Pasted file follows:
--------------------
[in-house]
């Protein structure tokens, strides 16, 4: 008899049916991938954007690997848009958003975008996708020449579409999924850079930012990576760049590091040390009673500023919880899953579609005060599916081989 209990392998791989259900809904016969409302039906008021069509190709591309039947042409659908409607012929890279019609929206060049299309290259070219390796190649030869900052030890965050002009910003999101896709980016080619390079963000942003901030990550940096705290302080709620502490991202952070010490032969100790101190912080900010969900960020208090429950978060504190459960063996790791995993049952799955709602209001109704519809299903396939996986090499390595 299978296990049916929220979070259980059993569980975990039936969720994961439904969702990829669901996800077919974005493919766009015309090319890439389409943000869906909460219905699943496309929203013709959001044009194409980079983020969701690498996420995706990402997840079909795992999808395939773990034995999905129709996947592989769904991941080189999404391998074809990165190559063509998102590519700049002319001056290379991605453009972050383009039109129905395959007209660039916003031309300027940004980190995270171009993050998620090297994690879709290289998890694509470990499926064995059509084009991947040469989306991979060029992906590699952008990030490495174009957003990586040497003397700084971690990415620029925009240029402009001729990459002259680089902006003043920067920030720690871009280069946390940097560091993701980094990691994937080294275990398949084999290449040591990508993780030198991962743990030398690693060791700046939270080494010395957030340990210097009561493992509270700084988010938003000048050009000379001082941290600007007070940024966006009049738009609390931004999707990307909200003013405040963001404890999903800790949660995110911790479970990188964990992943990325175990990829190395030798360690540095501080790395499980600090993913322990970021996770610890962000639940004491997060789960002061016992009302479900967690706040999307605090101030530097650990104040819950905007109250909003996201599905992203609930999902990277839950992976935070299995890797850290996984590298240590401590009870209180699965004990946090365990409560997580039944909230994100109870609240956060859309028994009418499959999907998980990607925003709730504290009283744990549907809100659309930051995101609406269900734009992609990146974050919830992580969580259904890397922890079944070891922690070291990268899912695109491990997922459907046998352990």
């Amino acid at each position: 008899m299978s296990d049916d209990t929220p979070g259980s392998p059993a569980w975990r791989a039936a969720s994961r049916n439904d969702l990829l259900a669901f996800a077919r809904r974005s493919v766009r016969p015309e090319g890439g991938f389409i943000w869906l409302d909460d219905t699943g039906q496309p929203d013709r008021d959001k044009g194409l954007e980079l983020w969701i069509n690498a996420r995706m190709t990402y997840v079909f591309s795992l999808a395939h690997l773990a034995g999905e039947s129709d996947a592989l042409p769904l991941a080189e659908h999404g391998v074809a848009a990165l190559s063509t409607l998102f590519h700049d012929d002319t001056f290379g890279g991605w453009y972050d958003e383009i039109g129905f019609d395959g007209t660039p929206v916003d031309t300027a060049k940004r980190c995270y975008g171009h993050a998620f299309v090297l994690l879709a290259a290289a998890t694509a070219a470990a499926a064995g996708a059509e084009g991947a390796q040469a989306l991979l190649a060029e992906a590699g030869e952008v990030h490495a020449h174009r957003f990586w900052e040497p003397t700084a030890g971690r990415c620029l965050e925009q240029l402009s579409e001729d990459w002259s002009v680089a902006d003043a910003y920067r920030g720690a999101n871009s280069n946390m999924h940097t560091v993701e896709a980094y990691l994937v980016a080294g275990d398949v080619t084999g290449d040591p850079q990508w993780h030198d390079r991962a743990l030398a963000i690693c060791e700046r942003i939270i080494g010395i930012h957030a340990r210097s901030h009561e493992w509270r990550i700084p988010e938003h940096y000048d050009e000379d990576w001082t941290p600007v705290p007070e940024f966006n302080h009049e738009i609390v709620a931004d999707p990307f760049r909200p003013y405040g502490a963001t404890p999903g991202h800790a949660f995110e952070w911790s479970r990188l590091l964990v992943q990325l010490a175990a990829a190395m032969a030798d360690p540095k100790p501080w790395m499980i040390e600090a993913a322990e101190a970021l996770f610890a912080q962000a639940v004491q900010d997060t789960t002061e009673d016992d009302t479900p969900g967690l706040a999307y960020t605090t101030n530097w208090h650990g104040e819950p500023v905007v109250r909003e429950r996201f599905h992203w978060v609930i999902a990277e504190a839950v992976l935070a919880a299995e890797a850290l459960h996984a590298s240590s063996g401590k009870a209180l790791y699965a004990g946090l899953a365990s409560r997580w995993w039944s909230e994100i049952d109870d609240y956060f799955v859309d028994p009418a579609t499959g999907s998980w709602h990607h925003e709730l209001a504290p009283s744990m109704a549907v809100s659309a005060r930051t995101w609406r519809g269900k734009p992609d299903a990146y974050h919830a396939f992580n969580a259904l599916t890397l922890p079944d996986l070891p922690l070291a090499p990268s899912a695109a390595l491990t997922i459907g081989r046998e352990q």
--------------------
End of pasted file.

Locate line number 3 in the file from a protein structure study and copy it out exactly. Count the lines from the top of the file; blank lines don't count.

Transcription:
């Amino acid at each position: 008899m299978s296990d049916d209990t929220p979070g259980s392998p059993a569980w975990r791989a039936a969720s994961r049916n439904d969702l990829l259900a669901f996800a077919r809904r974005s493919v766009r016969p015309e090319g890439g991938f389409i943000w869906l409302d909460d219905t699943g039906q496309p929203d013709r008021d959001k044009g194409l954007e980079l983020w969701i069509n690498a996420r995706m190709t990402y997840v079909f591309s795992l999808a395939h690997l773990a034995g999905e039947s129709d996947a592989l042409p769904l991941a080189e659908h999404g391998v074809a848009a990165l190559s063509t409607l998102f590519h700049d012929d002319t001056f290379g890279g991605w453009y972050d958003e383009i039109g129905f019609d395959g007209t660039p929206v916003d031309t300027a060049k940004r980190c995270y975008g171009h993050a998620f299309v090297l994690l879709a290259a290289a998890t694509a070219a470990a499926a064995g996708a059509e084009g991947a390796q040469a989306l991979l190649a060029e992906a590699g030869e952008v990030h490495a020449h174009r957003f990586w900052e040497p003397t700084a030890g971690r990415c620029l965050e925009q240029l402009s579409e001729d990459w002259s002009v680089a902006d003043a910003y920067r920030g720690a999101n871009s280069n946390m999924h940097t560091v993701e896709a980094y990691l994937v980016a080294g275990d398949v080619t084999g290449d040591p850079q990508w993780h030198d390079r991962a743990l030398a963000i690693c060791e700046r942003i939270i080494g010395i930012h957030a340990r210097s901030h009561e493992w509270r990550i700084p988010e938003h940096y000048d050009e000379d990576w001082t941290p600007v705290p007070e940024f966006n302080h009049e738009i609390v709620a931004d999707p990307f760049r909200p003013y405040g502490a963001t404890p999903g991202h800790a949660f995110e952070w911790s479970r990188l590091l964990v992943q990325l010490a175990a990829a190395m032969a030798d360690p540095k100790p501080w790395m499980i040390e600090a993913a322990e101190a970021l996770f610890a912080q962000a639940v004491q900010d997060t789960t002061e009673d016992d009302t479900p969900g967690l706040a999307y960020t605090t101030n530097w208090h650990g104040e819950p500023v905007v109250r909003e429950r996201f599905h992203w978060v609930i999902a990277e504190a839950v992976l935070a919880a299995e890797a850290l459960h996984a590298s240590s063996g401590k009870a209180l790791y699965a004990g946090l899953a365990s409560r997580w995993w039944s909230e994100i049952d109870d609240y956060f799955v859309d028994p009418a579609t499959g999907s998980w709602h990607h925003e709730l209001a504290p009283s744990m109704a549907v809100s659309a005060r930051t995101w609406r519809g269900k734009p992609d299903a990146y974050h919830a396939f992580n969580a259904l599916t890397l922890p079944d996986l070891p922690l070291a090499p990268s899912a695109a390595l491990t997922i459907g081989r046998e352990q």